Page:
By Bret A. Stone and John R. Till
Did you know that companies that have dissolved or gone bankrupt can still have claims brought against them? What about actions against the dearly departed? While it may seem counter-intuitive to sue a dissolved corporation or a deceased individual (hearken back to the proverbial phrase “you can’t squeeze blood from a turnip”), claims against such entities are viable under California law.
Section 2011 of the California Corporations Code provides that causes of action against dissolved corporations may be enforced “to the extent of its undistributed assets, including, without limitation, any insurance assets held by the corporation that may be available to satisfy claims.” If any of the assets of the dissolved corporation have been distributed to shareholders, then an action can be brought against shareholders of the dissolved corporation to the extent of their pro rata share of the claim or to the extent of the corporate assets distributed to them upon dissolution of the corporation, whichever is less. A shareholder’s total liability, however, may not exceed the total amount of assets of the dissolved corporation distributed to the shareholder upon dissolution of the corporation.
All causes of action against a shareholder of a dissolved corporation are extinguished unless the claimant commences a proceeding to enforce the cause of action against that shareholder of a dissolved corporation prior the expiration of the statute of limitations applicable to the cause of action, but no later than four years after the effective date of the dissolution of the corporation. However, this four year statute of limitations only applies when you are seeking assets that have been distributed to shareholders.
Quite possibly the most important and untapped feature in Section 2011 is the ability to pursue the insurance assets of dissolved corporations. Indeed, the California Supreme Court concluded that the dissolution of a corporation “provides no reason to excuse the insurer from defending the action and indemnifying those injured by the predissolution activities of its insured, just as a corporation’s insolvency or bankruptcy does not release its insurer from payment for damages the corporation has caused.” See Penasquitos, Inc. v. Superior Court (1991) 53 Cal. 3d 1180, 1192. This may be true even where the injured party did not make its claim until after the dissolution. Id.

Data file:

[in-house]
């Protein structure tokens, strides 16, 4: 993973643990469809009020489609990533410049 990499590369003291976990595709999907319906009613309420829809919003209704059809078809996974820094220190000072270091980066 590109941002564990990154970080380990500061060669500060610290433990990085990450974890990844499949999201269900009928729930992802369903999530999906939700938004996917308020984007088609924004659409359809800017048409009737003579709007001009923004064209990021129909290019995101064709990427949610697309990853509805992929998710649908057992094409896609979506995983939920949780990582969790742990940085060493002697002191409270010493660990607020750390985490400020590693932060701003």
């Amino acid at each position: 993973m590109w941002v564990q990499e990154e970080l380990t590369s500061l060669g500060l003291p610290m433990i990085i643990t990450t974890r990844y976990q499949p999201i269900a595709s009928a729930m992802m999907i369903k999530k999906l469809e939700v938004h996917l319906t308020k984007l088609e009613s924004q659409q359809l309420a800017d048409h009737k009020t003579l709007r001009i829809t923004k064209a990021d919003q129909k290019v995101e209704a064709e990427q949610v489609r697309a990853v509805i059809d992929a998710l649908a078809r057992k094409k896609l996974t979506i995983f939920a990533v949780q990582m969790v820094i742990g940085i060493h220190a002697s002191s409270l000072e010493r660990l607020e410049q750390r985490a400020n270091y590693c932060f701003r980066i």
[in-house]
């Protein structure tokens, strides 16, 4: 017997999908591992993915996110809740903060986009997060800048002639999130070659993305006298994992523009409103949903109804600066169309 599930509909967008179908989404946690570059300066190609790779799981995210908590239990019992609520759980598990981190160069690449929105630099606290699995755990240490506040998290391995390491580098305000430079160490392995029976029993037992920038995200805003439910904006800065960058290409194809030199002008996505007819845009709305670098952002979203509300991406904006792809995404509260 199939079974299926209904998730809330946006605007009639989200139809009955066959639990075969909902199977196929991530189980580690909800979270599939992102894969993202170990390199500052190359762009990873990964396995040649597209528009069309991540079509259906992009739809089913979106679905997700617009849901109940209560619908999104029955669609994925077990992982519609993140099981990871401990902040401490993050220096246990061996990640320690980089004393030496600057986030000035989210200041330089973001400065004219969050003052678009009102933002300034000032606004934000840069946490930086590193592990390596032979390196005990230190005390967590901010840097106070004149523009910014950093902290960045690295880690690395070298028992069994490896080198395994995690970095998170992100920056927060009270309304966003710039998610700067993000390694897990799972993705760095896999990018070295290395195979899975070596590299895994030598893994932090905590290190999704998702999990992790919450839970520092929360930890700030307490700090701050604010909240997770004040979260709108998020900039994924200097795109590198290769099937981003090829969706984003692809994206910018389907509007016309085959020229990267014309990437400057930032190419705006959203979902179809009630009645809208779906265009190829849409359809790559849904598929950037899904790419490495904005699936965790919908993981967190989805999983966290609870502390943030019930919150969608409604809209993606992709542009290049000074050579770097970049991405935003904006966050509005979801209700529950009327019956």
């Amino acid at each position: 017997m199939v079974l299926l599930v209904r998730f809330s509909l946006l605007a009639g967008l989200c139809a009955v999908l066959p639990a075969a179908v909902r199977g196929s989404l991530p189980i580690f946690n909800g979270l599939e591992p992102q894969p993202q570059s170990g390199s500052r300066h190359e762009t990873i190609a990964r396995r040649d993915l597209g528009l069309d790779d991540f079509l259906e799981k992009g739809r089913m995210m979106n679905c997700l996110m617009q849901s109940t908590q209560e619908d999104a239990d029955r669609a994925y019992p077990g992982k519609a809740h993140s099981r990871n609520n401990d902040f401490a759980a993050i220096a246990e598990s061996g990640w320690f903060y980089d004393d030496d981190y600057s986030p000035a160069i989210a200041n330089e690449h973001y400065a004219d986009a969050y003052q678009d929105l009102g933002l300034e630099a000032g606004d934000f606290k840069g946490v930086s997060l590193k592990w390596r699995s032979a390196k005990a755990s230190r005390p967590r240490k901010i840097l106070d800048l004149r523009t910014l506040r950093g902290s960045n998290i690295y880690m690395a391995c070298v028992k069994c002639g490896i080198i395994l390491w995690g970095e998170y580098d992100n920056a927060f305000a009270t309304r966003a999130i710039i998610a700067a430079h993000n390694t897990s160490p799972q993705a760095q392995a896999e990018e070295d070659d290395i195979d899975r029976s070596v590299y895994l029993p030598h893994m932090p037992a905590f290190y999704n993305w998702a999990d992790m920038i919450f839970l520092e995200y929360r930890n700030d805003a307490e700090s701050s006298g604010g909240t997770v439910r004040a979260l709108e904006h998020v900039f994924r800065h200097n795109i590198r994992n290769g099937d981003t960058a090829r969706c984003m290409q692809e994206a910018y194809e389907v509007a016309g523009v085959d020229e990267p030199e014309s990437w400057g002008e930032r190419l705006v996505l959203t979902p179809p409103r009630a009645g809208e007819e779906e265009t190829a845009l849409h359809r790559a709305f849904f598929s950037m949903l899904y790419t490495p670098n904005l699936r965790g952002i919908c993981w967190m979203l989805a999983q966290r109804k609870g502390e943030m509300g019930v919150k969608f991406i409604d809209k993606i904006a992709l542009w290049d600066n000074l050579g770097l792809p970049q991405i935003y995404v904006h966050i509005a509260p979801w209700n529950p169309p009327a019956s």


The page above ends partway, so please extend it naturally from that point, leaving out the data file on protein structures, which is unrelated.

Similarly, the California Probate Code provides for actions against the estates of deceased individuals. Section 550 of the Probate Code provides that “an action to establish the decedent’s liability for which the decedent was protected by insurance may be commenced or continued against the decedent’s estate without the need to join as a party the decedent’s personal representative or successor in interest.”
The named defendant in the action is “Estate of (name of decedent), Deceased” and summons can be served on the insurer without joining the personal representative of the decedent. Cal. Prob. Code § 552. While the insurer may deny or otherwise contest its liability, unless the personal representative is joined as a party, a judgment in the action under this chapter or in the independent action does not adjudicate rights by or against the estate and the recovery of damages is limited to the insurance coverage. Cal. Prob. Code §§ 553-554.
The ability to pursue dissolved corporations and deceased individuals is particularly important when dealing with long tail claims such as environmental contamination, toxic exposure, products liability, and asbestos. If too much time has passed to pursue the assets of the dissolved corporation, its shareholders, or the estate of a deceased individual, the historical insurance assets may be the only viable source of recovery. Identifying those insurance assets may be difficult. The key is knowing where to look or retaining someone with experience in insurance archaeology.